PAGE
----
A Hugo for the StarShipSofa

September 2010 – Be warned: in this post I proudly join those quoted below in exploding past the sense of shame a normal person might feel when begging people to vote for them in a popularity contest! Fear not, science fiction fans – the future’s big enough for all of us. Anyway, hearty congratulations to StarShipSofa and all the other Hugo award winners and nominees. I look forward to reading (or, yes, listening to) those I haven’t already read.

As you might deduce from my recent reviews, I’ve been listening to a lot of podcasts recently. I’ve discovered that the world of genre fiction podcasts is a happening place. These aren’t second-string stories: you can hear current work from good authors. Getting published in audio form on a popular podcast is getting published, period, if many authors’ bibliographies are any indication. Some podcasts, like Escape Pod, are even paying markets (modest though they may be). In short, what started as a way to pass time at the laundromat has blossomed into enthusiasm for the form, despite my occasional difficulty paying attention to the noise in my ears.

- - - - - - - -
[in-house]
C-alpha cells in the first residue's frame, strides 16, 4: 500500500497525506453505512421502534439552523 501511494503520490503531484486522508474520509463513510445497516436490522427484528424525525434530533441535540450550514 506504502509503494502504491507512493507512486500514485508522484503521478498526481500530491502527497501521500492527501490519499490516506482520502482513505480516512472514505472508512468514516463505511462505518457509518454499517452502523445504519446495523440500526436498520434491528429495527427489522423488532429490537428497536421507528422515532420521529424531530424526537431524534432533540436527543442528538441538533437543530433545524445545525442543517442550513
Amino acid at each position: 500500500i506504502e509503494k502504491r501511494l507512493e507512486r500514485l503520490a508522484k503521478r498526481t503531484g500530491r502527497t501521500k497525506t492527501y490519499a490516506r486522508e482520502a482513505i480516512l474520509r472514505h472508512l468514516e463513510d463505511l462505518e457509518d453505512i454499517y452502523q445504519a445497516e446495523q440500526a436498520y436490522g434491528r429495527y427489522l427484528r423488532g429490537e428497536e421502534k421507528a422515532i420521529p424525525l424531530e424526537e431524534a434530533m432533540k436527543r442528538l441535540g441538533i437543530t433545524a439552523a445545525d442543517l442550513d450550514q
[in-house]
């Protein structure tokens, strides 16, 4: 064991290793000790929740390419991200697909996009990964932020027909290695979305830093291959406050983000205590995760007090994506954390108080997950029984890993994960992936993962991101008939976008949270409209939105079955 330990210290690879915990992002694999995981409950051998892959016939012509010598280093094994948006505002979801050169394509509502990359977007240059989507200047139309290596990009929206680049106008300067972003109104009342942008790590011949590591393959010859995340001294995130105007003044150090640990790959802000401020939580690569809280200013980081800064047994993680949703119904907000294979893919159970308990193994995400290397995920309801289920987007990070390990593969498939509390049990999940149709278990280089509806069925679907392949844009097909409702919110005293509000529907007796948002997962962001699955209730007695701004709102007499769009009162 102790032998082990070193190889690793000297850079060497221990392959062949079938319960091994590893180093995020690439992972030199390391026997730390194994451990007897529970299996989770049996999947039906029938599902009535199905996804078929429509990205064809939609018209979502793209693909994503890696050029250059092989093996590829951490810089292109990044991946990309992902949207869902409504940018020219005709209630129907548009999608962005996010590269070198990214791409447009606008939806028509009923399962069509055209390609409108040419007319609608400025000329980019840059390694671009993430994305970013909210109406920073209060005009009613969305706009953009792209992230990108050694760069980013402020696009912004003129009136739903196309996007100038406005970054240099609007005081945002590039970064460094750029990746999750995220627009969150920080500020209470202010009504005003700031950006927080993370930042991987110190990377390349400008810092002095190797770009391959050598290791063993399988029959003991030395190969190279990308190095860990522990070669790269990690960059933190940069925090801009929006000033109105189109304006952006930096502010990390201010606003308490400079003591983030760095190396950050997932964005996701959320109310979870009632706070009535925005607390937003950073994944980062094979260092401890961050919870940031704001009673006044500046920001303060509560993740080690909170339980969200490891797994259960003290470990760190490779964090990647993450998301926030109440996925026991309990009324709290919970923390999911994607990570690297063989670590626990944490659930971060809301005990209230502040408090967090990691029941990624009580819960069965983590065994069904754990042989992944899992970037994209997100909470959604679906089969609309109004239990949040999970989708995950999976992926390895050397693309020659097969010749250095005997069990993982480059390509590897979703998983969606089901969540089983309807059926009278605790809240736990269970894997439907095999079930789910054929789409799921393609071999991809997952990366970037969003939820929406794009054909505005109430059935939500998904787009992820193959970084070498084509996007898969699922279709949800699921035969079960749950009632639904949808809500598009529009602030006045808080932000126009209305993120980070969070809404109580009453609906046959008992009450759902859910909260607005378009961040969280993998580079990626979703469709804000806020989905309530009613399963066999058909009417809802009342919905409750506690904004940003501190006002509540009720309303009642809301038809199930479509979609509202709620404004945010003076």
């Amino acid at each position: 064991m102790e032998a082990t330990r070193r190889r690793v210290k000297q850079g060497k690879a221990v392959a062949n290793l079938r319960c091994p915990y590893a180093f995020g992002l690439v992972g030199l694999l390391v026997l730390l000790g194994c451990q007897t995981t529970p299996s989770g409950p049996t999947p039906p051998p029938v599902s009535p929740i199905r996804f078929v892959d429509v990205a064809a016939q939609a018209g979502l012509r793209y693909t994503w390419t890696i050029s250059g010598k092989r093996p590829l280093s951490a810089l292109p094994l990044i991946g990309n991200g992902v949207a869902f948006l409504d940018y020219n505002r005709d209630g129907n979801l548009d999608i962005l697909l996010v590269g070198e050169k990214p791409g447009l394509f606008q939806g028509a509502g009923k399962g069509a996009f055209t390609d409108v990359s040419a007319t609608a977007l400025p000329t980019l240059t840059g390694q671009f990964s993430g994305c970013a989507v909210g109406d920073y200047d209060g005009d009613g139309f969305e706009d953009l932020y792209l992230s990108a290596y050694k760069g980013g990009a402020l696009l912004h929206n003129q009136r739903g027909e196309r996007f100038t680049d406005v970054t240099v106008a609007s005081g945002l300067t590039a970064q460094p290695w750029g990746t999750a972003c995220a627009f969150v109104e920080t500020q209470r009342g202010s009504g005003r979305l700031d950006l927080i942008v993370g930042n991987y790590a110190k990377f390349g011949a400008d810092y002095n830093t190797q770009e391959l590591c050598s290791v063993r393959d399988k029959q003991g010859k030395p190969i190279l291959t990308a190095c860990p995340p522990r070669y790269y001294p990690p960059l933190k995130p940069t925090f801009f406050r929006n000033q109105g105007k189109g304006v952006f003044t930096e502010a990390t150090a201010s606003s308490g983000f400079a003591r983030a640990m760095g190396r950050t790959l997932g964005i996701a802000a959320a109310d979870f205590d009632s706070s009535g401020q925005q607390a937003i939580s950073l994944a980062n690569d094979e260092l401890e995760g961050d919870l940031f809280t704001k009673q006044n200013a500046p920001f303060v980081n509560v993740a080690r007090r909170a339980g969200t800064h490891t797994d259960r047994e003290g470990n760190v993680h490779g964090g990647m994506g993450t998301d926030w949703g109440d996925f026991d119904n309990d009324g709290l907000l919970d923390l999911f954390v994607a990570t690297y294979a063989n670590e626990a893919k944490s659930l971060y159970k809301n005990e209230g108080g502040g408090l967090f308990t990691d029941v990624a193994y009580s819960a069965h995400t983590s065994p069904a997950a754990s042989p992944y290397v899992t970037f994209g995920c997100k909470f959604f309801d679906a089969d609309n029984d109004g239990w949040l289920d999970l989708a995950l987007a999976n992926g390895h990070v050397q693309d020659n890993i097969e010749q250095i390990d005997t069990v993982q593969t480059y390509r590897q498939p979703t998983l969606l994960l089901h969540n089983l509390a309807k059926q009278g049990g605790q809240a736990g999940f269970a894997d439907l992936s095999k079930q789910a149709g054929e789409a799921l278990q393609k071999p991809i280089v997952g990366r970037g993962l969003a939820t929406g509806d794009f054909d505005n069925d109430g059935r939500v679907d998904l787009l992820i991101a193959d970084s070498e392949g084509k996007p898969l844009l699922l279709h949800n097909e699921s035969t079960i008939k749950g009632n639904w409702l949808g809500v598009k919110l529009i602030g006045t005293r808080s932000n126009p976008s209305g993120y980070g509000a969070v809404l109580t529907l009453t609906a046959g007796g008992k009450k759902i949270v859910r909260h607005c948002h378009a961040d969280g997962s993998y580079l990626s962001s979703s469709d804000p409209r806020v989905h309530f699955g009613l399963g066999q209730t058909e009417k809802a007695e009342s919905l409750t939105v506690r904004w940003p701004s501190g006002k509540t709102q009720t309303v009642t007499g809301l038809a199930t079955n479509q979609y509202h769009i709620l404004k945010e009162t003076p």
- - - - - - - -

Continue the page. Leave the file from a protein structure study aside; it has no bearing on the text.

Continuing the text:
One podcast, StarShipSofa, is particularly special. It’s an “Audio Science Fiction Magazine” that features nonfiction articles, interviews, editorials, and other material in addition to the bedrock content of interesting stories. It’s all tied together by host Tony C. Smith, and produced with the help of a team of volunteers. It’s a community effort that keeps you abreast of what’s happening in the SF community.

For that reason, there is a grassroots campaign underway to get the StarShipSofa nominated for a 2010 Hugo Award for Best Fanzine.

Awards are just awards, but the reader-bestowed Hugo Awards really are a pretty big deal. A podcast has never been on the ballot for a Hugo in any category, but a growing number of StarShipSofa contributors and community members argue that the time is nigh to recognize the role shows like the Sofa play in sustaining the genre.

Amy H. Sturgis on the grounds for eligibility: